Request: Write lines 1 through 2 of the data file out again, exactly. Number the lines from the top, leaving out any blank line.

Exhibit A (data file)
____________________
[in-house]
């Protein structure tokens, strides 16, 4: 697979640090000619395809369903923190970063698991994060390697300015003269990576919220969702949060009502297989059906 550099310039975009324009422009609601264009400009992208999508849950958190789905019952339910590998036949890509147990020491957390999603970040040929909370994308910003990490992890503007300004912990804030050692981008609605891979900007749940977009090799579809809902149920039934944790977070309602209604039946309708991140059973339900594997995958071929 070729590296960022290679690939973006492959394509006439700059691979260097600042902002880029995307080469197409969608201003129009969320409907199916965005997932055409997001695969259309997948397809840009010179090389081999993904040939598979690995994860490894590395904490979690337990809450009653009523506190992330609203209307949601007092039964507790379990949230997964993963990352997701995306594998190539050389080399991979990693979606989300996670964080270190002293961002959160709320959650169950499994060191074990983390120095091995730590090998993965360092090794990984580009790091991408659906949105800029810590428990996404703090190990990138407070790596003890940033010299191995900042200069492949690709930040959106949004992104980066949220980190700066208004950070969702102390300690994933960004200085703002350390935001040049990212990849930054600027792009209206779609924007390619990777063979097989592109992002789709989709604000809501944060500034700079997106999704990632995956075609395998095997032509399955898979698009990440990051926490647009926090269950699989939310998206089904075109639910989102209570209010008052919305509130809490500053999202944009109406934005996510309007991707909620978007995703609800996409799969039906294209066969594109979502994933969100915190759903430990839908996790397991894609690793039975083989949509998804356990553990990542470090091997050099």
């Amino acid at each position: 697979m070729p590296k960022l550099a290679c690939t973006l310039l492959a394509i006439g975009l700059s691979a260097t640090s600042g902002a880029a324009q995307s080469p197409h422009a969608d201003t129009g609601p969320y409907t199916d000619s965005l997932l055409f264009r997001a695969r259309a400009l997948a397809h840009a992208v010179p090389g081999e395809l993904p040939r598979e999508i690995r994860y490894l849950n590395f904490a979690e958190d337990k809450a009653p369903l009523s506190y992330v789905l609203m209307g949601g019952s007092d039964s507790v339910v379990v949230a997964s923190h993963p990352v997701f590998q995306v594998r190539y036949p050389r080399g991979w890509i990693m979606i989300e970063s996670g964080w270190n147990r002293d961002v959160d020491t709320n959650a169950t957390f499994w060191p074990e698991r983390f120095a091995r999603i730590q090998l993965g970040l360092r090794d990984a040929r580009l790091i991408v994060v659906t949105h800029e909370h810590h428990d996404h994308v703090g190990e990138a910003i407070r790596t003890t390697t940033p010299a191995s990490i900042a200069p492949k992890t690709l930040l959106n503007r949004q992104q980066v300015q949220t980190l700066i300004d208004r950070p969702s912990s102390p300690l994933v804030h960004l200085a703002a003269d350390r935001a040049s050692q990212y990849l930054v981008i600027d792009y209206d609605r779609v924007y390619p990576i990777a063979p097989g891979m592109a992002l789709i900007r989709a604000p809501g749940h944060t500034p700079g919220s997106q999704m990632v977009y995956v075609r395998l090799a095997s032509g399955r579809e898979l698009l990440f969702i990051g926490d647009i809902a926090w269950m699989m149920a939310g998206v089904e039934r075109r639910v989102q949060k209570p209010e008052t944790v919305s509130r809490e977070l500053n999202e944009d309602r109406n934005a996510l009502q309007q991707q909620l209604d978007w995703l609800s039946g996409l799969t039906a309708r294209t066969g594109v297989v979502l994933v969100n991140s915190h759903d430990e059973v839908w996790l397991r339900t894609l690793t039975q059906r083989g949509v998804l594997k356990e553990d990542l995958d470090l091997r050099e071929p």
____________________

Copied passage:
[in-house]
């Protein structure tokens, strides 16, 4: 697979640090000619395809369903923190970063698991994060390697300015003269990576919220969702949060009502297989059906 550099310039975009324009422009609601264009400009992208999508849950958190789905019952339910590998036949890509147990020491957390999603970040040929909370994308910003990490992890503007300004912990804030050692981008609605891979900007749940977009090799579809809902149920039934944790977070309602209604039946309708991140059973339900594997995958071929 070729590296960022290679690939973006492959394509006439700059691979260097600042902002880029995307080469197409969608201003129009969320409907199916965005997932055409997001695969259309997948397809840009010179090389081999993904040939598979690995994860490894590395904490979690337990809450009653009523506190992330609203209307949601007092039964507790379990949230997964993963990352997701995306594998190539050389080399991979990693979606989300996670964080270190002293961002959160709320959650169950499994060191074990983390120095091995730590090998993965360092090794990984580009790091991408659906949105800029810590428990996404703090190990990138407070790596003890940033010299191995900042200069492949690709930040959106949004992104980066949220980190700066208004950070969702102390300690994933960004200085703002350390935001040049990212990849930054600027792009209206779609924007390619990777063979097989592109992002789709989709604000809501944060500034700079997106999704990632995956075609395998095997032509399955898979698009990440990051926490647009926090269950699989939310998206089904075109639910989102209570209010008052919305509130809490500053999202944009109406934005996510309007991707909620978007995703609800996409799969039906294209066969594109979502994933969100915190759903430990839908996790397991894609690793039975083989949509998804356990553990990542470090091997050099």